Driving Society Forward.
The Capitalisation of Schools: Federations and Academies
Glenn Rikowski, London, 1st October 2005
In recent months, New Labour's policy regarding the relationships between the capitalisation of schools, federations of schools and the Academy programme have become a little clearer. By 'capitalisation of schools' I am referring to the processes involved in transforming state revenue into profit through running, managing or sponsoring schools still in the public sector. This simultaneously involves the capacity for first creating and then the progressive generation of value and surplus value. The end point of these various paths is full privatisation, where state schools are sold off to companies for profit-making, or come to function as schools currently known as 'private' or 'independent' schools.
But in England today we are a long way off this end point. At present, New Labour is aiding and abetting companies and rich philanthropists to get a foothold in the state schools system (see Rikowski, 2005). There is no sign of a 'Big Bang' scenario where New Labour sells off swathes of schools to companies, or lets them manage schools and educational services related closely to teaching and learning for profit. Companies currently manage a few local education authorities (LEAs) and a relatively small number of schools.
Potentially, federations of schools are a strategy that takes the business takeover of schools significantly down the capitalisation road. I have written at length on federations of schools in England (in Rikowski, 2005, pp.2-10) elsewhere. But things have moved on.
First, in a speech on a visit to the City of London Academy on 12th September Tony Blair made it clear that he wanted to see a significant expansion of school federations (Blair, 2005). This would enable companies to run clusters of schools rather than single schools or LEA services. Small economies of scale could be achieved and companies would have more incentive to manage schools, making profits out of the difference between the contract price and the actual money spent on running the schools. On this last point, Blair (2005, p.2) stated that: "The logic of changing to specialist schools, of starting City Academies, of giving greater freedom to schools in who they hire, what they pay, how they run their school day, is very clear". Indeed, it is: in encouraging such measures Blair is enabling and encouraging companies to have more control over teachers' pay and conditions, thus making it easier to run schools below contract price and to extract profits. As Blair also noted: "There are at least 37 pilot federations operating across the country ... I hope to see many more in the future" (Ibid.).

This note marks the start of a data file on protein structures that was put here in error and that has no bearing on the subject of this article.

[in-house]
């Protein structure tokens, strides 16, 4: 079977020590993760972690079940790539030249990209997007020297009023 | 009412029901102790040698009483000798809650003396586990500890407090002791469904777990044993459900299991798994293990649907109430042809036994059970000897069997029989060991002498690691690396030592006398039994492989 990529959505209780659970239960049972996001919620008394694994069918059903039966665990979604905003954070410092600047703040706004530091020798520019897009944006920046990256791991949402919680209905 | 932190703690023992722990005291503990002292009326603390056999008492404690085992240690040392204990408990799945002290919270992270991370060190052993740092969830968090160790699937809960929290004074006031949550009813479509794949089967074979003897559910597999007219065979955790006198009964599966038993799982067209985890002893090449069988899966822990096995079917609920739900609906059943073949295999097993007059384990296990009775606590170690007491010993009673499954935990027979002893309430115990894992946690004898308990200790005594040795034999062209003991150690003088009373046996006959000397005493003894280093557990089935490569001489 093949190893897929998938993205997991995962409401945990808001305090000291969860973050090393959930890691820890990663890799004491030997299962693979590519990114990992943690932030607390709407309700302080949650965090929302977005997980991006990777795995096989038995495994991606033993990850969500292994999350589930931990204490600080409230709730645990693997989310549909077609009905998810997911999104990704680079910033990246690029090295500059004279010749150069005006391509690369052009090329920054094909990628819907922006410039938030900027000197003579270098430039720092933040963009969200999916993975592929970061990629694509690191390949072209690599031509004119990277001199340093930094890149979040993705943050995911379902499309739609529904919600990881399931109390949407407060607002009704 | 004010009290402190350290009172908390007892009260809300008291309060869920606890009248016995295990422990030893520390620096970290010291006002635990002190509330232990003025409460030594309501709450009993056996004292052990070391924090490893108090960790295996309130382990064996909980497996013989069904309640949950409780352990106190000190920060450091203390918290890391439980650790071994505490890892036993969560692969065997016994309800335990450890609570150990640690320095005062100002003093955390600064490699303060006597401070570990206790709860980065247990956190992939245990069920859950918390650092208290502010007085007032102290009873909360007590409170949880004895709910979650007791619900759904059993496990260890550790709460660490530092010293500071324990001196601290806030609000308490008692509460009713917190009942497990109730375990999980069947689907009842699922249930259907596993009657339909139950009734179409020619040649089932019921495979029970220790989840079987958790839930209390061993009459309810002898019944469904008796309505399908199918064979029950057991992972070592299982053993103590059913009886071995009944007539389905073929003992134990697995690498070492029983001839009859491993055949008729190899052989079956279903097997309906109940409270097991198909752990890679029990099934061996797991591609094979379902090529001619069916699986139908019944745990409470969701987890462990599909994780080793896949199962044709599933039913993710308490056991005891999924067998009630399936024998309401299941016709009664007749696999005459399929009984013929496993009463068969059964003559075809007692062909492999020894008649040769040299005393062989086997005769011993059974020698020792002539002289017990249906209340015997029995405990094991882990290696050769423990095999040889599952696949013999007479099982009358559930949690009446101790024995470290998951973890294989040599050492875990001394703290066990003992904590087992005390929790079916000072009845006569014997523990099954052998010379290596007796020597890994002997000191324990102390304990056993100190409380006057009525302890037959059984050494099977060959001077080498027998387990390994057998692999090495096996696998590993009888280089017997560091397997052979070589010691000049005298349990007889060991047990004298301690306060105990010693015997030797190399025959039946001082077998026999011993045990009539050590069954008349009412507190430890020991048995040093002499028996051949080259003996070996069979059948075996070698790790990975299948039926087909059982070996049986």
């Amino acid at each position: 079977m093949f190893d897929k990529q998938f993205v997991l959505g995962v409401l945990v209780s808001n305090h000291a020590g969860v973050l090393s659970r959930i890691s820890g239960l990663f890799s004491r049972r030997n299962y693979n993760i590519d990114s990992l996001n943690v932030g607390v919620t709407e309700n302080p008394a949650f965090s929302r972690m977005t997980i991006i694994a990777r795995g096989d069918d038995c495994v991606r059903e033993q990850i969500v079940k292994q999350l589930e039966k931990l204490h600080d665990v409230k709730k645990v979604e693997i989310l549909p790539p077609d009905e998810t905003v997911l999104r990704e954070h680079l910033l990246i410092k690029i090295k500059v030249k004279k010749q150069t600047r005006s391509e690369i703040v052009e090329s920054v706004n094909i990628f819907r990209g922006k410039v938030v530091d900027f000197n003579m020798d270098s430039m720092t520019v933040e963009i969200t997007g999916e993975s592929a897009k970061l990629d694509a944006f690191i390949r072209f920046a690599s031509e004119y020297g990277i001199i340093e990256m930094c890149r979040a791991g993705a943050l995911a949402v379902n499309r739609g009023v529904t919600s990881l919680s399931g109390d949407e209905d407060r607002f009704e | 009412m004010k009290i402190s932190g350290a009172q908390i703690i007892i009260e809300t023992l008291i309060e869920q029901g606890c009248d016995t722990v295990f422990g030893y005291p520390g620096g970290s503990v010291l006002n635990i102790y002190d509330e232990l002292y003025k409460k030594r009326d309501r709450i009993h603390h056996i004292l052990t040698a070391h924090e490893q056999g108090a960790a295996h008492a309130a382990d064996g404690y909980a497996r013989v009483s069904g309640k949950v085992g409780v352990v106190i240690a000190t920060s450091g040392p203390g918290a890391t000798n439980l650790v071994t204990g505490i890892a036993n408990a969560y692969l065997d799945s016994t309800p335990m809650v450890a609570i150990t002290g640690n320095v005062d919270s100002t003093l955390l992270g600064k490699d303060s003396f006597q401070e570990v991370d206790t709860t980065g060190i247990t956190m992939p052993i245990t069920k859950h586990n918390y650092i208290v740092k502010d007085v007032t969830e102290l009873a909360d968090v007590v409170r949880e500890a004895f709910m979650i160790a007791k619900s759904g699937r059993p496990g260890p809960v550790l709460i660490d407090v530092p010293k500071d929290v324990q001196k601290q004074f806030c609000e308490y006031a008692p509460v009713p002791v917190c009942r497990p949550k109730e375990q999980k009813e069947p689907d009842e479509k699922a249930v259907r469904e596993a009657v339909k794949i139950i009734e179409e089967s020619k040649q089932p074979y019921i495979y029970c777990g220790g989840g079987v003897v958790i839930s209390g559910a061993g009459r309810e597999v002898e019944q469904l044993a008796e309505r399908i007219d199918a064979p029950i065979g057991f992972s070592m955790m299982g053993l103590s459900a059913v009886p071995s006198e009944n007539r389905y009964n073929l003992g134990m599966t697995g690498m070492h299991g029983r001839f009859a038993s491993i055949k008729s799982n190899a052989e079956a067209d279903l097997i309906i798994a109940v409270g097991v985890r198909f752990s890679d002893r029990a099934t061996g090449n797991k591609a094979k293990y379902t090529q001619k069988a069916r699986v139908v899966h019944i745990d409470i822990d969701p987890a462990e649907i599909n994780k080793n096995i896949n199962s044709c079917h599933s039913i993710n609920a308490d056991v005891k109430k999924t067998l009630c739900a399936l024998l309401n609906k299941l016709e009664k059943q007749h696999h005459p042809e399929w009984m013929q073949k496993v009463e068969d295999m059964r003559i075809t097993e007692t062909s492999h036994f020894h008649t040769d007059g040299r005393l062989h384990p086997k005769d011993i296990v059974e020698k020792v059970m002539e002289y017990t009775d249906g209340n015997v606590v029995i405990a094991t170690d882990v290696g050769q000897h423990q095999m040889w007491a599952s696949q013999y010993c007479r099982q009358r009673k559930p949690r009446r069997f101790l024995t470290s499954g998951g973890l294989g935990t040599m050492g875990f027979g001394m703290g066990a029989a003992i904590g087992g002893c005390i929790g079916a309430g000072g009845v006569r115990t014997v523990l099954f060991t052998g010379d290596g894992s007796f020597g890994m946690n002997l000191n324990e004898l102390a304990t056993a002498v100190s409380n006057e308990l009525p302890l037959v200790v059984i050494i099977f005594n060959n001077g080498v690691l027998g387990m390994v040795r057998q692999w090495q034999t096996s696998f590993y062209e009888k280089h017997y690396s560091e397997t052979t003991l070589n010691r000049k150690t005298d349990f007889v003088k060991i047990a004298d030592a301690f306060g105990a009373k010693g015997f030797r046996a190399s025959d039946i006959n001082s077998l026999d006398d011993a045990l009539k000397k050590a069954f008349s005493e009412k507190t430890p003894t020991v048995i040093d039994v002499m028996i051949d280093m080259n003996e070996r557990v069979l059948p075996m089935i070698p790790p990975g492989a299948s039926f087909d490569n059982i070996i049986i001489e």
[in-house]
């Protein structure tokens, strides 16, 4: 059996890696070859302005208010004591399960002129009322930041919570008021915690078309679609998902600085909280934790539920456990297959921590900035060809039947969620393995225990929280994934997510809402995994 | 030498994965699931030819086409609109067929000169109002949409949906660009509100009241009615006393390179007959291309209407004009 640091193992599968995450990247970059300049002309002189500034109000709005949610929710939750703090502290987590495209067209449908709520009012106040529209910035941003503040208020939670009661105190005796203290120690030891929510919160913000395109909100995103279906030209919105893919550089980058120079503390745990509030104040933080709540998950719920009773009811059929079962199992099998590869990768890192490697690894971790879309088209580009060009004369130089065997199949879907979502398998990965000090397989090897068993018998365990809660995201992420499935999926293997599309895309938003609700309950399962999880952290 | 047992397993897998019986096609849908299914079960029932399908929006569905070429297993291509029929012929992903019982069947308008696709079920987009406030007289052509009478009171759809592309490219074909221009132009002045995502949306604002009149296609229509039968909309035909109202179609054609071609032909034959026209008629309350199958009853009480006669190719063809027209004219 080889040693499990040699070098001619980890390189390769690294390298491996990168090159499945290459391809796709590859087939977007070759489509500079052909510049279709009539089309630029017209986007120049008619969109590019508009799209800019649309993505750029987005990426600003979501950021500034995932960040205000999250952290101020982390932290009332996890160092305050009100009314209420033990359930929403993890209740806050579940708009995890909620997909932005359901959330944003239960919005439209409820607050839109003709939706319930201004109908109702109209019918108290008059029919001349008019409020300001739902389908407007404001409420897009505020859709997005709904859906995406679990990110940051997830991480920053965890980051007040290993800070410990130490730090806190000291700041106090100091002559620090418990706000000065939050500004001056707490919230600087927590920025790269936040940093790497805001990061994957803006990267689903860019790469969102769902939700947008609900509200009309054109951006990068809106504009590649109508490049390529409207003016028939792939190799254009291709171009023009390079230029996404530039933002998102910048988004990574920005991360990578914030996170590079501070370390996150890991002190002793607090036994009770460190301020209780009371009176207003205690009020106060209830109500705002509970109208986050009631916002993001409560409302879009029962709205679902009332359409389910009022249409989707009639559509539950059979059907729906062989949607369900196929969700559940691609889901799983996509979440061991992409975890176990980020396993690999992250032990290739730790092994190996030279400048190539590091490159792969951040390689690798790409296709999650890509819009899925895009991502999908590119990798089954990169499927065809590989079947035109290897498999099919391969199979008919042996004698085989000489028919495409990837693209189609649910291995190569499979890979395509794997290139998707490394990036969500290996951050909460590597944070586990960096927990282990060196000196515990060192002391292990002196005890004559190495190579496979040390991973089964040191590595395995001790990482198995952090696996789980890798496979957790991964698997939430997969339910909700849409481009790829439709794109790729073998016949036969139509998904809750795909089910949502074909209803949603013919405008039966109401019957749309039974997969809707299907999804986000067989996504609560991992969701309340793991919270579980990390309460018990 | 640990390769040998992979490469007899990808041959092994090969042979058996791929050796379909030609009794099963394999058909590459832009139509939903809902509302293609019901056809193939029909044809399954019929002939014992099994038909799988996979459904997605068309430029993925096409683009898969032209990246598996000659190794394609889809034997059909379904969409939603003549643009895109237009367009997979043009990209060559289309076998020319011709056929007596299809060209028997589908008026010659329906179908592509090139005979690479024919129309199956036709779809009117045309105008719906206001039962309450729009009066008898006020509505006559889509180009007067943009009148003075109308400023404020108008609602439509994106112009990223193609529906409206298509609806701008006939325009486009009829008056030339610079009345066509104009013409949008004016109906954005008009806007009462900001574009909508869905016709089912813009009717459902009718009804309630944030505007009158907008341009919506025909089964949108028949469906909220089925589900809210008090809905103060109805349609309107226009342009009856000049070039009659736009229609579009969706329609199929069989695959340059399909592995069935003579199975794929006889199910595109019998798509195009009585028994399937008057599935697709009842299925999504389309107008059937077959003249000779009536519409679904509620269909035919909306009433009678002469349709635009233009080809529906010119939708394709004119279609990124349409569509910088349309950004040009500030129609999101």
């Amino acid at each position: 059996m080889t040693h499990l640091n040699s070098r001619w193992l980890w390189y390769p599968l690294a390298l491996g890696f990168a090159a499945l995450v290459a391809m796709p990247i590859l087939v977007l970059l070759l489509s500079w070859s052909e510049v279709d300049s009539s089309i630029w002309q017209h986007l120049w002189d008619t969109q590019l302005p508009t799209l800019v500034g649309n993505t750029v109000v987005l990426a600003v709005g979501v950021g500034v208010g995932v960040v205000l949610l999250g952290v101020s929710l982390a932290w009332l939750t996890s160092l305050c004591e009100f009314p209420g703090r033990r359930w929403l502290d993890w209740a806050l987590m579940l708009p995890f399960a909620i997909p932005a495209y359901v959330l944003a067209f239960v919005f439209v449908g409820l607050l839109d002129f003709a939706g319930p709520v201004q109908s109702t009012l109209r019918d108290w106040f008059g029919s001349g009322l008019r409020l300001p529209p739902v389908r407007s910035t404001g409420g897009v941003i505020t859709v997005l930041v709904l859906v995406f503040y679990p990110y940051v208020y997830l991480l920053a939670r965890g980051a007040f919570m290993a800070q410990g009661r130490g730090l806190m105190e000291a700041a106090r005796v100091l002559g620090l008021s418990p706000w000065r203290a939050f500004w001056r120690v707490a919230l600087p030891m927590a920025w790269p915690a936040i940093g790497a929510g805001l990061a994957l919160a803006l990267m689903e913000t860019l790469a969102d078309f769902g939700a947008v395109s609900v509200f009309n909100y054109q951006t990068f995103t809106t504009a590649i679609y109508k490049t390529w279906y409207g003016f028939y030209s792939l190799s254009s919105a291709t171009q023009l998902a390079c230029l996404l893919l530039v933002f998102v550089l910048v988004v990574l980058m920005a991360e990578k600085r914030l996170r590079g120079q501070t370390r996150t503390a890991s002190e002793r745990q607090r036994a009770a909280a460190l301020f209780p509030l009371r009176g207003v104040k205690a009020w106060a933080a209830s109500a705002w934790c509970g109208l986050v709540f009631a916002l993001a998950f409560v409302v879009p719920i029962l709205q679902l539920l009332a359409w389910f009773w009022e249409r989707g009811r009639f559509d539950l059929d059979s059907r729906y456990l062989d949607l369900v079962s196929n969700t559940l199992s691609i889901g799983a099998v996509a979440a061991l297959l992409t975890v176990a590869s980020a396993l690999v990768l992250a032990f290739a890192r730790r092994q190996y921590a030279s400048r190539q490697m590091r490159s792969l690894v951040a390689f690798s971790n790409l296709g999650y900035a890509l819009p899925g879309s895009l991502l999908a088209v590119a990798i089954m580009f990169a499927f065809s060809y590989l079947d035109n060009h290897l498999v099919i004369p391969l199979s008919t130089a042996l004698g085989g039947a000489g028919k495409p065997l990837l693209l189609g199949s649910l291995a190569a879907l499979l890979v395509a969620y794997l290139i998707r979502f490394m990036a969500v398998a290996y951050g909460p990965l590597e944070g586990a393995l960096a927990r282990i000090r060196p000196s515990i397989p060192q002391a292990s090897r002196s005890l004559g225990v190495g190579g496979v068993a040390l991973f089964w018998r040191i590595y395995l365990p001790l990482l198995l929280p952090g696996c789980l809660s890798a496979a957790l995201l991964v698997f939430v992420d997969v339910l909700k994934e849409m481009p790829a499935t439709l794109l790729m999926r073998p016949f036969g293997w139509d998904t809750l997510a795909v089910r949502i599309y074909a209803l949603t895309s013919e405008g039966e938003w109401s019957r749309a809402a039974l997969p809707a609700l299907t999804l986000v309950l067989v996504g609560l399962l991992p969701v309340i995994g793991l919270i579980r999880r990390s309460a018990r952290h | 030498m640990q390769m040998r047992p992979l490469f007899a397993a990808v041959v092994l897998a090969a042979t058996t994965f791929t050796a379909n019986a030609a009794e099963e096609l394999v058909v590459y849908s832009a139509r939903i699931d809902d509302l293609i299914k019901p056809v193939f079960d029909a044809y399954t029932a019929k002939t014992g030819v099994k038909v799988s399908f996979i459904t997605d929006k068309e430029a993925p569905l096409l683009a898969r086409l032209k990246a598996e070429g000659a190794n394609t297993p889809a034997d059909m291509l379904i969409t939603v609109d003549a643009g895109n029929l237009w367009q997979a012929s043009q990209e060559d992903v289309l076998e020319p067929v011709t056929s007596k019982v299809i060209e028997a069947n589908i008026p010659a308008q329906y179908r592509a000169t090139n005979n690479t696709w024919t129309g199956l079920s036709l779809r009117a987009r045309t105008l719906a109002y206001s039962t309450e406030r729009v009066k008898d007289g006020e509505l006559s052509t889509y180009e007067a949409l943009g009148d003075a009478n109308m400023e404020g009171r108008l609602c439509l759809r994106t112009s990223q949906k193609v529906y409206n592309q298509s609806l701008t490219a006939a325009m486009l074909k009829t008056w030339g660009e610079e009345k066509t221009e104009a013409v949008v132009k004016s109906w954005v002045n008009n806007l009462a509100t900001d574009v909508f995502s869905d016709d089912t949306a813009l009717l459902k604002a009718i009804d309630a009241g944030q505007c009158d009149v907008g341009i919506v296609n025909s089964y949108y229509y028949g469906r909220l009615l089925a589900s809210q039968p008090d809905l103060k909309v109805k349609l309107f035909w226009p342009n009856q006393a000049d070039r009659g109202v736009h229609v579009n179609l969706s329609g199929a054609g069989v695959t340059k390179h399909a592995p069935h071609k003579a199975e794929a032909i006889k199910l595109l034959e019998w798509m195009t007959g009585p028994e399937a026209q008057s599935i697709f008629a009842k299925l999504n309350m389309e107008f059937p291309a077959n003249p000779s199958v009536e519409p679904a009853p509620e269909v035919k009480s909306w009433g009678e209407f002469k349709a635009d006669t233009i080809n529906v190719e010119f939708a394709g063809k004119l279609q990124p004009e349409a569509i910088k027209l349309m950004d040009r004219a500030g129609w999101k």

Secondly, the day Blair made his speech at the City of London Academy he had made an earlier visit to Aske's Federation of Academies in Lewisham (south London). Academies are 'Independent State schools' according to Blair (Ibid.). They are controlled however, by sponsors who put in an initial £2 million and then have significant input into the curriculum and ethos of the school . They also get around £20 million from the Department for Education and Skills for the building . As Grant (2005, p.39) notes: "There is no obligation to adhere to national pay and conditions and the National Curriculum", for Academies. The Academies programme seems to be opening up possibilities for further federations with the emergence of the Aske's Federation. A recent article in the Times Educational Supplement indicates how the sponsors might go about making money out of Academies, and presumably even more could be made in these ways through federations of Academies. This is where Academy sponsors employ businesses and enterprises that they are connected with on 'consultancy' exercises and services (see Shaw and Paton, 2005). For example, the King's Academy in Middlesborough, sponsored by Sir Peter Vardy (a big shareholder in the Vardy Group of car dealerships) was invoiced for £78,825 by the the Vardy Group. This was for buying minibuses, publicity materials and security hire (Ibid.). Shaw and Paton (2005) give other examples for other Academies where sponsors appear to have a close relationship with businesses they are involved in.
The coming together of New Labour's policies on Academies and federations makes sponsoring and running schools more of a potential money-spinner for companies and sponsors. It is another step along the capitalisation of schools in England.
 Those not familiar with the nature of Academies in England, see DfES (und.) for an official view. For a critical account, see Grant (2005, pp.38-40).
 Grant (2005, p.39) notes that often valuable land is sometimes thrown in, some of which may be sold off for housing or others developments.
Blair, T. (2005) Fairness and Opportunity for All, Speech on Education to the City of London Academy, 12th September, at: http://www.number-10.gov.uk/output/Page8181.asp
DfES (und.) Academies, The Standards Site, Department for Education & Skills, at: http://www.standards.dfes.gov.uk/academies/
Grant, N. (2005) Hands Off Our Schools: A Critique of The Department for Education and Skills' 5 Year Strategy for Children and Learners, London: Ealing Teachers Association - National Union of Teachers. Enquiries: firstname.lastname@example.org
Rikowski, G. (2005) Silence on the Wolves: What is Absent in New Labour's Five Year Strategy for Education, Occasional Paper, Education Research Centre, University of Brighton, May.
Shaw, M. & Paton, G. (2005) Academy payments under fire, Times Educational Supplement, 30th September, p.4.
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